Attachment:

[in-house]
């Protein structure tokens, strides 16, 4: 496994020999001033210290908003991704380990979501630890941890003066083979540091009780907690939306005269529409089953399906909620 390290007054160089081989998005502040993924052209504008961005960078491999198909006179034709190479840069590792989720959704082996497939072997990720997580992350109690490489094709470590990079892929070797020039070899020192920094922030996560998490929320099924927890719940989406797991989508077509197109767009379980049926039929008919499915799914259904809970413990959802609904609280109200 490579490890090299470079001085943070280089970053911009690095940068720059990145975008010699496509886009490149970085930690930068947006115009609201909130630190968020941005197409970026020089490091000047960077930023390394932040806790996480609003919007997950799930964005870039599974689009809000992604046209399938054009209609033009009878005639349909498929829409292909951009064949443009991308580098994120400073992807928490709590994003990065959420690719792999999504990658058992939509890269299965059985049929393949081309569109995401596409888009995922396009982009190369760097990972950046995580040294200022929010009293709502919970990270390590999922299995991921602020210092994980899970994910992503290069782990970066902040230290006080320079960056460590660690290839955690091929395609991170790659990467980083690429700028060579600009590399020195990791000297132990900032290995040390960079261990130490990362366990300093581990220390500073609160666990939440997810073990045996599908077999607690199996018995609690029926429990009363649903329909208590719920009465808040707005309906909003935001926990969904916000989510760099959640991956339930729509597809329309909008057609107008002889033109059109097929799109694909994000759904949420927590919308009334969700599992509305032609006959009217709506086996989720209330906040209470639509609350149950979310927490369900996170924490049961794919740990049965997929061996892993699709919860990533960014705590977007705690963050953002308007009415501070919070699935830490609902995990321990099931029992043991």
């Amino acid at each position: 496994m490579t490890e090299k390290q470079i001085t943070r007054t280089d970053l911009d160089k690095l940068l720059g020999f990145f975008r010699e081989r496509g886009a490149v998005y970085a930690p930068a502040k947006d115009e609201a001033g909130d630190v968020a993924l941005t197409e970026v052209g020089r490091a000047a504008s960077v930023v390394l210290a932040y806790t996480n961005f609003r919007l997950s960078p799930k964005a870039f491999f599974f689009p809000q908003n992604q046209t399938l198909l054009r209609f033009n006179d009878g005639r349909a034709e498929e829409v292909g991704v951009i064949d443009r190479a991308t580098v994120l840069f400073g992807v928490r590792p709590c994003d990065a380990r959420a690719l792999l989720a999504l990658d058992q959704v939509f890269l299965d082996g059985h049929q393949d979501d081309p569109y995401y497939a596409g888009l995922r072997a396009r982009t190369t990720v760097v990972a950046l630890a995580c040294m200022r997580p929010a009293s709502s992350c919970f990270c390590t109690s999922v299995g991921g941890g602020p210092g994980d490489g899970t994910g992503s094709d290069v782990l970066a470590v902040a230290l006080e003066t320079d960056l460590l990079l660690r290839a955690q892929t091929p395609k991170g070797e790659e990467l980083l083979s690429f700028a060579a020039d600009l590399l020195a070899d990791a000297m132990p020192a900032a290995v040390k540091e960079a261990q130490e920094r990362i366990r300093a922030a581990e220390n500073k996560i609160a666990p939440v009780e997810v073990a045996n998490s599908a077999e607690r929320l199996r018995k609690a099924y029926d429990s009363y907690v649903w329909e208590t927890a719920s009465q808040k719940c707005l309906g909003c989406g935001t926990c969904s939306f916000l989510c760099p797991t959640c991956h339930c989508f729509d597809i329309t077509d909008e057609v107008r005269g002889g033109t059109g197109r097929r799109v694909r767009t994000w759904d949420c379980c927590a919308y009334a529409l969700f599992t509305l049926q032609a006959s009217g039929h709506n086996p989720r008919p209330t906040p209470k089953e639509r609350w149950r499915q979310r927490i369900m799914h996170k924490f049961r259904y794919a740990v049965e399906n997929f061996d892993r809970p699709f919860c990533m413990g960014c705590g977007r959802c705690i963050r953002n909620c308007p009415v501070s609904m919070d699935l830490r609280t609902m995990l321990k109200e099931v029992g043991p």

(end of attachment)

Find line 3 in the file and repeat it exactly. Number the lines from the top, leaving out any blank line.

């Amino acid at each position: 496994m490579t490890e090299k390290q470079i001085t943070r007054t280089d970053l911009d160089k690095l940068l720059g020999f990145f975008r010699e081989r496509g886009a490149v998005y970085a930690p930068a502040k947006d115009e609201a001033g909130d630190v968020a993924l941005t197409e970026v052209g020089r490091a000047a504008s960077v930023v390394l210290a932040y806790t996480n961005f609003r919007l997950s960078p799930k964005a870039f491999f599974f689009p809000q908003n992604q046209t399938l198909l054009r209609f033009n006179d009878g005639r349909a034709e498929e829409v292909g991704v951009i064949d443009r190479a991308t580098v994120l840069f400073g992807v928490r590792p709590c994003d990065a380990r959420a690719l792999l989720a999504l990658d058992q959704v939509f890269l299965d082996g059985h049929q393949d979501d081309p569109y995401y497939a596409g888009l995922r072997a396009r982009t190369t990720v760097v990972a950046l630890a995580c040294m200022r997580p929010a009293s709502s992350c919970f990270c390590t109690s999922v299995g991921g941890g602020p210092g994980d490489g899970t994910g992503s094709d290069v782990l970066a470590v902040a230290l006080e003066t320079d960056l460590l990079l660690r290839a955690q892929t091929p395609k991170g070797e790659e990467l980083l083979s690429f700028a060579a020039d600009l590399l020195a070899d990791a000297m132990p020192a900032a290995v040390k540091e960079a261990q130490e920094r990362i366990r300093a922030a581990e220390n500073k996560i609160a666990p939440v009780e997810v073990a045996n998490s599908a077999e607690r929320l199996r018995k609690a099924y029926d429990s009363y907690v649903w329909e208590t927890a719920s009465q808040k719940c707005l309906g909003c989406g935001t926990c969904s939306f916000l989510c760099p797991t959640c991956h339930c989508f729509d597809i329309t077509d909008e057609v107008r005269g002889g033109t059109g197109r097929r799109v694909r767009t994000w759904d949420c379980c927590a919308y009334a529409l969700f599992t509305l049926q032609a006959s009217g039929h709506n086996p989720r008919p209330t906040p209470k089953e639509r609350w149950r499915q979310r927490i369900m799914h996170k924490f049961r259904y794919a740990v049965e399906n997929f061996d892993r809970p699709f919860c990533m413990g960014c705590g977007r959802c705690i963050r953002n909620c308007p009415v501070s609904m919070d699935l830490r609280t609902m995990l321990k109200e099931v029992g043991p």